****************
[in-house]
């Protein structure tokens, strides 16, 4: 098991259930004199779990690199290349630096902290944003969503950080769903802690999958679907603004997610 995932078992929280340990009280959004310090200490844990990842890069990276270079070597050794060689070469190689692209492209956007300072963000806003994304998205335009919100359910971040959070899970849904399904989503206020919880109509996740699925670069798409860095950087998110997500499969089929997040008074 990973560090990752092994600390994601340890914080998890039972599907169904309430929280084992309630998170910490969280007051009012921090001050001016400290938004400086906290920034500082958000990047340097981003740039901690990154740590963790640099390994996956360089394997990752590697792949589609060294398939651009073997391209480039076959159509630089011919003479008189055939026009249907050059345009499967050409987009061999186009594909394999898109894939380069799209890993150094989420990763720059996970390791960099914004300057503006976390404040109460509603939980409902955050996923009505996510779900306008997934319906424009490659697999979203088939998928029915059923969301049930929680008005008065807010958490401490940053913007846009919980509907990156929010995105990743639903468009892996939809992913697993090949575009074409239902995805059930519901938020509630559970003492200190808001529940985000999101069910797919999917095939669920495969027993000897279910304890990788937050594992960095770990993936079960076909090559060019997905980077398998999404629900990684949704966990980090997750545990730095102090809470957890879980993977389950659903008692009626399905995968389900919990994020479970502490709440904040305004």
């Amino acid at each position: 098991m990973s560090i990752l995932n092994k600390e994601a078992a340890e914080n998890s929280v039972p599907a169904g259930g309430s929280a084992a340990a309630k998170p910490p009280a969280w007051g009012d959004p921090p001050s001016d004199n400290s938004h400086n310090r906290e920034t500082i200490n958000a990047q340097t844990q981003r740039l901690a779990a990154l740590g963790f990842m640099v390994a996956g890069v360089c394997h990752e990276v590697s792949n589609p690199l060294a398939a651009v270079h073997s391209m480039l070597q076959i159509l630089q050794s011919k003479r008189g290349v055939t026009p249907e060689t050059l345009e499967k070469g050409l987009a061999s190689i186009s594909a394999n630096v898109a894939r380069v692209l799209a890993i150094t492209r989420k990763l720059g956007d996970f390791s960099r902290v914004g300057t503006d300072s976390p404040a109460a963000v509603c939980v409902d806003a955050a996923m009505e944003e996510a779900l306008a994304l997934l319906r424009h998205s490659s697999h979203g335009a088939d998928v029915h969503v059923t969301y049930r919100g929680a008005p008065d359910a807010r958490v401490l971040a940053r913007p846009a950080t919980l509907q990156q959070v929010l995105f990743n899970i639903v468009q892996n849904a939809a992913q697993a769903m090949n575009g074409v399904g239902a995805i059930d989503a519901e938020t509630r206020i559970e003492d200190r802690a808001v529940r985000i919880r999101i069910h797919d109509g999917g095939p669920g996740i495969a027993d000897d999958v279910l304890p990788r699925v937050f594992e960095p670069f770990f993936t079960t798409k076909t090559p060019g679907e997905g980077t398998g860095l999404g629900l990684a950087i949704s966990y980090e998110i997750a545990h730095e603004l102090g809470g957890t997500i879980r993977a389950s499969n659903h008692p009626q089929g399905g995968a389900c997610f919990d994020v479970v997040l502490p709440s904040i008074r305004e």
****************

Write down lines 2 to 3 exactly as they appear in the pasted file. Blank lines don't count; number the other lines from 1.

């Protein structure tokens, strides 16, 4: 098991259930004199779990690199290349630096902290944003969503950080769903802690999958679907603004997610 995932078992929280340990009280959004310090200490844990990842890069990276270079070597050794060689070469190689692209492209956007300072963000806003994304998205335009919100359910971040959070899970849904399904989503206020919880109509996740699925670069798409860095950087998110997500499969089929997040008074 990973560090990752092994600390994601340890914080998890039972599907169904309430929280084992309630998170910490969280007051009012921090001050001016400290938004400086906290920034500082958000990047340097981003740039901690990154740590963790640099390994996956360089394997990752590697792949589609060294398939651009073997391209480039076959159509630089011919003479008189055939026009249907050059345009499967050409987009061999186009594909394999898109894939380069799209890993150094989420990763720059996970390791960099914004300057503006976390404040109460509603939980409902955050996923009505996510779900306008997934319906424009490659697999979203088939998928029915059923969301049930929680008005008065807010958490401490940053913007846009919980509907990156929010995105990743639903468009892996939809992913697993090949575009074409239902995805059930519901938020509630559970003492200190808001529940985000999101069910797919999917095939669920495969027993000897279910304890990788937050594992960095770990993936079960076909090559060019997905980077398998999404629900990684949704966990980090997750545990730095102090809470957890879980993977389950659903008692009626399905995968389900919990994020479970502490709440904040305004």
């Amino acid at each position: 098991m990973s560090i990752l995932n092994k600390e994601a078992a340890e914080n998890s929280v039972p599907a169904g259930g309430s929280a084992a340990a309630k998170p910490p009280a969280w007051g009012d959004p921090p001050s001016d004199n400290s938004h400086n310090r906290e920034t500082i200490n958000a990047q340097t844990q981003r740039l901690a779990a990154l740590g963790f990842m640099v390994a996956g890069v360089c394997h990752e990276v590697s792949n589609p690199l060294a398939a651009v270079h073997s391209m480039l070597q076959i159509l630089q050794s011919k003479r008189g290349v055939t026009p249907e060689t050059l345009e499967k070469g050409l987009a061999s190689i186009s594909a394999n630096v898109a894939r380069v692209l799209a890993i150094t492209r989420k990763l720059g956007d996970f390791s960099r902290v914004g300057t503006d300072s976390p404040a109460a963000v509603c939980v409902d806003a955050a996923m009505e944003e996510a779900l306008a994304l997934l319906r424009h998205s490659s697999h979203g335009a088939d998928v029915h969503v059923t969301y049930r919100g929680a008005p008065d359910a807010r958490v401490l971040a940053r913007p846009a950080t919980l509907q990156q959070v929010l995105f990743n899970i639903v468009q892996n849904a939809a992913q697993a769903m090949n575009g074409v399904g239902a995805i059930d989503a519901e938020t509630r206020i559970e003492d200190r802690a808001v529940r985000i919880r999101i069910h797919d109509g999917g095939p669920g996740i495969a027993d000897d999958v279910l304890p990788r699925v937050f594992e960095p670069f770990f993936t079960t798409k076909t090559p060019g679907e997905g980077t398998g860095l999404g629900l990684a950087i949704s966990y980090e998110i997750a545990h730095e603004l102090g809470g957890t997500i879980r993977a389950s499969n659903h008692p009626q089929g399905g995968a389900c997610f919990d994020v479970v997040l502490p709440s904040i008074r305004e």